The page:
August 2, 2010 at 10:57 pm | Posted in Africa, Germany, Globalization, History, Third World | Leave a comment










The Kaiser’s Holocaust:

Germany‘s Forgotten Genocide and the Colonial

Roots of Nazism

David Olusoga (Author)

Casper Erichsen (Author)

Product details:

· Hardcover: 400 pages

· Publisher: Faber and Faber

· 5 Aug 2010

· ISBN-10: 0571231411

· ISBN-13: 978-0571231416

Product Description


‘Besides being a rivetingly written, chilling African tragedy, this is a book that makes us see the roots of the Holocaust in a different way. It is amazing that previous writers have paid so little attention to this history, and appalling that some of the Allied nations joined the Germans in trying to cover it up.’ –Adam Hochschild, author of King Leopold’s Ghost

‘A chilling work that lifts the veil on a forgotten genocide, Imperial Germany‘s slaughter of modern Namibia‘s early peoples. This is history writing at its most compelling: forensic analysis, authoritative sourcing, courageous conclusions. In any reckoning of the colonial age, The Kaiser’s Holocaust must be read.’ –Tim Butcher, author of Blood River

Book Description

A century ago, in the German Empire’s African stronghold, colonial forces carried out the systematic ethnic cleansing of the Nama and Herero people through violent raids and work camps.

Now, two experts on Namibian history provide a scholarly account of the forgotten genocide that foreshadowed the Holocaust.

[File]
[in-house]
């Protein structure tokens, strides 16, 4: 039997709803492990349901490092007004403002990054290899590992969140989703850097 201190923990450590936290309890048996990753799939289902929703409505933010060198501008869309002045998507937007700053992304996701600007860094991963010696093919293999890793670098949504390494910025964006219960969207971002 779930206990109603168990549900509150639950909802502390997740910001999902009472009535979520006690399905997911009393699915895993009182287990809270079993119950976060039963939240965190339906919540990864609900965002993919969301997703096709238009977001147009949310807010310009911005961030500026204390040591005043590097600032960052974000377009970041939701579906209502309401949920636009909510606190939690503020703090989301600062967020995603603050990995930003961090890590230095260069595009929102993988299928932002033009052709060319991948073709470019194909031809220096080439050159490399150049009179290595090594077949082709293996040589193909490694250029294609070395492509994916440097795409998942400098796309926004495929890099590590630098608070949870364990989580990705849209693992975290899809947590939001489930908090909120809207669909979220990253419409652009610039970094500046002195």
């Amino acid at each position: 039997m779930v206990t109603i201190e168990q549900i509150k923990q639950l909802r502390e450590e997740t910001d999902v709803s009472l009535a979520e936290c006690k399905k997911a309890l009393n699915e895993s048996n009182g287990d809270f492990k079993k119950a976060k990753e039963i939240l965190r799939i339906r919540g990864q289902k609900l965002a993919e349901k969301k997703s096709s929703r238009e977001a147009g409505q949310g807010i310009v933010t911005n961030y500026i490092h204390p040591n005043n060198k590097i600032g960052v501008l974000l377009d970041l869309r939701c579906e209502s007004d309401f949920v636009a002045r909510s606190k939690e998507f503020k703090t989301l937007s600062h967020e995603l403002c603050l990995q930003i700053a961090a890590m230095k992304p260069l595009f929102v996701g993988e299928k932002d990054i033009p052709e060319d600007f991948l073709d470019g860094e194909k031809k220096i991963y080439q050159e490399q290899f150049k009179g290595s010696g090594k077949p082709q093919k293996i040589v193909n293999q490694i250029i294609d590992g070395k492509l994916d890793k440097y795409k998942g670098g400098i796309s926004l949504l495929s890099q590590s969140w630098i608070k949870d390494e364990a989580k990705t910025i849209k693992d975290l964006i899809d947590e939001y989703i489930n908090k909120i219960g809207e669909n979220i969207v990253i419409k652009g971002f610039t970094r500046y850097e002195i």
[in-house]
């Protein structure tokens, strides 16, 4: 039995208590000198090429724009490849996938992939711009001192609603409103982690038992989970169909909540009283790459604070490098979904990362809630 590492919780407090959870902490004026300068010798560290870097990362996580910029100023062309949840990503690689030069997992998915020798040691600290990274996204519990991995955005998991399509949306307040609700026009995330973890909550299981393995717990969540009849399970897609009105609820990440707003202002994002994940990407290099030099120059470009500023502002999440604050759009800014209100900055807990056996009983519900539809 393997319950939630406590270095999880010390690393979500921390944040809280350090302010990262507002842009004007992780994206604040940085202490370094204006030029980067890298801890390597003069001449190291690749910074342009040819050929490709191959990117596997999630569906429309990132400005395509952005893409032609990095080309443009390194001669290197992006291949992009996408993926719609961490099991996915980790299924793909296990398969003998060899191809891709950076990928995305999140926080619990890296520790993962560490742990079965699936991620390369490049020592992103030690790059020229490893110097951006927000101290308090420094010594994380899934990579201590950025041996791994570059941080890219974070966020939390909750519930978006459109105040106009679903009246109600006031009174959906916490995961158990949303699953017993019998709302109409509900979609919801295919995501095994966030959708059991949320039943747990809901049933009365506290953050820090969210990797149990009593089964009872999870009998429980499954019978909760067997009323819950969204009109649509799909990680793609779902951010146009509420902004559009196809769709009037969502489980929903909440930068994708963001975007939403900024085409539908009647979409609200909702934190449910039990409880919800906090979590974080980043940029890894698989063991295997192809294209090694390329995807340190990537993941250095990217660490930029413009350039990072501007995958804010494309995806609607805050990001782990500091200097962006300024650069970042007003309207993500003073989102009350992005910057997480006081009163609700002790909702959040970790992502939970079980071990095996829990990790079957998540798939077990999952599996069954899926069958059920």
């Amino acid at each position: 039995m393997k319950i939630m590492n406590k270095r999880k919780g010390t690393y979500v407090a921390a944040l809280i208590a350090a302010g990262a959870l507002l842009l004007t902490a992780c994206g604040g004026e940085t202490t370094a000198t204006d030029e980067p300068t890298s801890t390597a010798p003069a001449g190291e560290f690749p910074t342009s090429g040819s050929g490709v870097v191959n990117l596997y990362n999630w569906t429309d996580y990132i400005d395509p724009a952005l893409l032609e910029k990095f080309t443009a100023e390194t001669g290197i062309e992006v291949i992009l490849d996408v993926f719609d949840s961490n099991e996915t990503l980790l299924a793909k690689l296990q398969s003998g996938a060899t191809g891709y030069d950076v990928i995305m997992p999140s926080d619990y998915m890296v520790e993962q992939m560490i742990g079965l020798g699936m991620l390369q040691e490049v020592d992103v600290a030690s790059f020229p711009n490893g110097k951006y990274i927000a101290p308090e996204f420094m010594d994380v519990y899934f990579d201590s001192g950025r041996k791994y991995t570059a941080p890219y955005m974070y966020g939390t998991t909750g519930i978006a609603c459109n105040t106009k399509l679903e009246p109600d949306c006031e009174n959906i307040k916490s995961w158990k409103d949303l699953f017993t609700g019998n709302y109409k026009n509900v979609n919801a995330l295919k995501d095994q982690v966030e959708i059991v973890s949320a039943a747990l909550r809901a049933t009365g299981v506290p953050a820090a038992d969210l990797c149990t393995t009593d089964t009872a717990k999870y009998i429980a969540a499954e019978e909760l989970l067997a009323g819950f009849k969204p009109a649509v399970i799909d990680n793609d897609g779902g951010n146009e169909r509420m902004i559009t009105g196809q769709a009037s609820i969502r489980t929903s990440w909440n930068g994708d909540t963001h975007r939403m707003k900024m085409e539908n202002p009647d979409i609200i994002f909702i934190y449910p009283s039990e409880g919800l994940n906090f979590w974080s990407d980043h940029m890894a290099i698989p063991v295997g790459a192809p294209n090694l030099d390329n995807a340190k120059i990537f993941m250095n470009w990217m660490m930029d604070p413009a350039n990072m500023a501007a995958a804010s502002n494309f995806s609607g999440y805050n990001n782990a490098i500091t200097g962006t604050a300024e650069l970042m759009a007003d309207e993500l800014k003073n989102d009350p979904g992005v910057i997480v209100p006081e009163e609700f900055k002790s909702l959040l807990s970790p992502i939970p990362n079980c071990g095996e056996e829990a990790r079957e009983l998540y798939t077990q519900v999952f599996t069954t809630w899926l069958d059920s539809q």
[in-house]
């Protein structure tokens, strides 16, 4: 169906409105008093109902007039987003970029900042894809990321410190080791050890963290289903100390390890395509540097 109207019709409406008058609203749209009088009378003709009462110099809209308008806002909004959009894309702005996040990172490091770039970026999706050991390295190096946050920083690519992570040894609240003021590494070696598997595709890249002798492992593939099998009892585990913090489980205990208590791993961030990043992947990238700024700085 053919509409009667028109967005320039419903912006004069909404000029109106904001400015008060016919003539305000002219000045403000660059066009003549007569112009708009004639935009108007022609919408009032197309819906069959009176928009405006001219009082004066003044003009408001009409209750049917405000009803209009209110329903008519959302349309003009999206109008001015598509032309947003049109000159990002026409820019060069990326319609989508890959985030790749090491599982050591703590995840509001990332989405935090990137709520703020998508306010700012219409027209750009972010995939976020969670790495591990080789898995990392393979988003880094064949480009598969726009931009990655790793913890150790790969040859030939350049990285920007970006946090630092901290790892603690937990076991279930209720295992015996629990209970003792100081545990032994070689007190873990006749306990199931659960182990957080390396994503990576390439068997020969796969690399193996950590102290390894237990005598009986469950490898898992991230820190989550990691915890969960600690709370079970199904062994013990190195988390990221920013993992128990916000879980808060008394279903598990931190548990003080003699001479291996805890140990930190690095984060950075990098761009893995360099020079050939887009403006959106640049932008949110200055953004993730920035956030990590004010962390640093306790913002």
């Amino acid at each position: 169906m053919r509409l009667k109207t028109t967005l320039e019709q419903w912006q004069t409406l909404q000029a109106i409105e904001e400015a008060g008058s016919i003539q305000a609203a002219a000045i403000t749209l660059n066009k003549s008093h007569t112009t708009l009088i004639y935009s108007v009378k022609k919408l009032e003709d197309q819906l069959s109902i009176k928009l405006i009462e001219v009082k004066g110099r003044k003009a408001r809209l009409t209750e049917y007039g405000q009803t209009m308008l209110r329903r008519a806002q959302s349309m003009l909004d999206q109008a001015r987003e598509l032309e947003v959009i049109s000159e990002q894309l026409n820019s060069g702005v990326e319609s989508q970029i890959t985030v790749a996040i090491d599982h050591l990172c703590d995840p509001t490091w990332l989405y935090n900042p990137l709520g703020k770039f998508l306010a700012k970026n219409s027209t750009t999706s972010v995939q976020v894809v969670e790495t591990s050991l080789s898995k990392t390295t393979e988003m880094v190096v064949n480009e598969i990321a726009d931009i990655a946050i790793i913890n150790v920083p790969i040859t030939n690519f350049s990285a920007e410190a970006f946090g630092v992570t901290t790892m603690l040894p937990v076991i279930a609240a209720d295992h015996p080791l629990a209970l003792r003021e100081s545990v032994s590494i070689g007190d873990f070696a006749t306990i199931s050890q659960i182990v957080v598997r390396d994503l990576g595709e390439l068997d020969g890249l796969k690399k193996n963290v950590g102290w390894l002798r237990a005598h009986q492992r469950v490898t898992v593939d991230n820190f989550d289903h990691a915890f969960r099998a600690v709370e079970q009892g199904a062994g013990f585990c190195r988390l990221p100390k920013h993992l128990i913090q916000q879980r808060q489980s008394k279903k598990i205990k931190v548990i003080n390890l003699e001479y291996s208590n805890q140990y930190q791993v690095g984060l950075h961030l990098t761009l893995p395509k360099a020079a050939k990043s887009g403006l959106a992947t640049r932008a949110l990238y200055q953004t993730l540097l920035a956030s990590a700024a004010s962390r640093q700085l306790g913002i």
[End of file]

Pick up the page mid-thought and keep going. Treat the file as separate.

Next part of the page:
The unknown story of the genocide of the Herero and Nama peoples in Germany’s forgotten African Empire – an atrocity that foreshadowed the Nazi genocides forty years later.

On 12 May 1883, the German flag was raised on the coast of South-West Africa, modern Namibia – the beginnings of Germany‘s African Empire. As colonial forces moved in , their ruthless punitive raids became an open war of extermination. Thousands of the indigenous people were killed or driven out into the desert to die. By 1905, the survivors were interned in concentration camps, and systematically starved and worked to death. Years later, the people and ideas that drove the ethnic cleansing of German South West Africa would influence the formation of the Nazi party. “The Kaiser’s Holocaust” uncovers extraordinary links between the two regimes: their ideologies, personnel, even symbols and uniform. The Herero and Nama genocide was deliberately concealed for almost a century. Today, as the graves of the victims are uncovered, its re-emergence challenges the belief that Nazism was an aberration in European history. “The Kaiser’s Holocaust” passionately narrates this harrowing story and explores one of the defining episodes of the twentieth century from a new angle. Moving, powerful and unforgettable, it is a story that needs to be told.

About the Author

David Olusoga is an Anglo-Nigerian historian and producer. Working across radio and television, his programmes have explored the themes of colonialism, slavery and scientific racism. He has travelled extensively in Africa, and has been drawn to Namibia and its troubled history since the middle 2000s. He currently works as a producer for the BBC. Born in Denmark, Casper W. Erichsen has lived in Africa for the last 14 years. He obtained both his Degrees in History at the University of Namibia, devoting much of his scholarship to the genocide of the Herero and Nama peoples. He is currently the Director of a Namibian NGO dealing with HIV and AIDS.

The Kaiser’s Holocaust: Germany‘s Forgotten Genocide and the Colonial Roots of Nazism

David Olusoga (Author)

Casper Erichsen (Author)


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